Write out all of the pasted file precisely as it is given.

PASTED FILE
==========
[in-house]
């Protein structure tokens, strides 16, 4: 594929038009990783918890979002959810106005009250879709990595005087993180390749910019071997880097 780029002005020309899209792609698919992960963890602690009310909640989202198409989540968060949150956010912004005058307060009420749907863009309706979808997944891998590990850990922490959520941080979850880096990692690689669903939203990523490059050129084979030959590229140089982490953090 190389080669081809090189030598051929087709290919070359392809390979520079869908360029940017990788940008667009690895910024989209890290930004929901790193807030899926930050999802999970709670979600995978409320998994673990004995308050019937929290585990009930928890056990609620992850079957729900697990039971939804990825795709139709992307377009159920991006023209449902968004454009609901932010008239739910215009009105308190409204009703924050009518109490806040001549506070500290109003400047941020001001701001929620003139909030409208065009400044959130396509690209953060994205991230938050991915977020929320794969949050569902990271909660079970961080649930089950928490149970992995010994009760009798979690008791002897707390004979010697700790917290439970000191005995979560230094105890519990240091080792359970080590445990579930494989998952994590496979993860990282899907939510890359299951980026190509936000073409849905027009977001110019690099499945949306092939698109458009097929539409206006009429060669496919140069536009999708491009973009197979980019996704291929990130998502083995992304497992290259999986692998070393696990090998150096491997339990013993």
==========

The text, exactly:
[in-house]
């Protein structure tokens, strides 16, 4: 594929038009990783918890979002959810106005009250879709990595005087993180390749910019071997880097 780029002005020309899209792609698919992960963890602690009310909640989202198409989540968060949150956010912004005058307060009420749907863009309706979808997944891998590990850990922490959520941080979850880096990692690689669903939203990523490059050129084979030959590229140089982490953090 190389080669081809090189030598051929087709290919070359392809390979520079869908360029940017990788940008667009690895910024989209890290930004929901790193807030899926930050999802999970709670979600995978409320998994673990004995308050019937929290585990009930928890056990609620992850079957729900697990039971939804990825795709139709992307377009159920991006023209449902968004454009609901932010008239739910215009009105308190409204009703924050009518109490806040001549506070500290109003400047941020001001701001929620003139909030409208065009400044959130396509690209953060994205991230938050991915977020929320794969949050569902990271909660079970961080649930089950928490149970992995010994009760009798979690008791002897707390004979010697700790917290439970000191005995979560230094105890519990240091080792359970080590445990579930494989998952994590496979993860990282899907939510890359299951980026190509936000073409849905027009977001110019690099499945949306092939698109458009097929539409206006009429060669496919140069536009999708491009973009197979980019996704291929990130998502083995992304497992290259999986692998070393696990090998150096491997339990013993």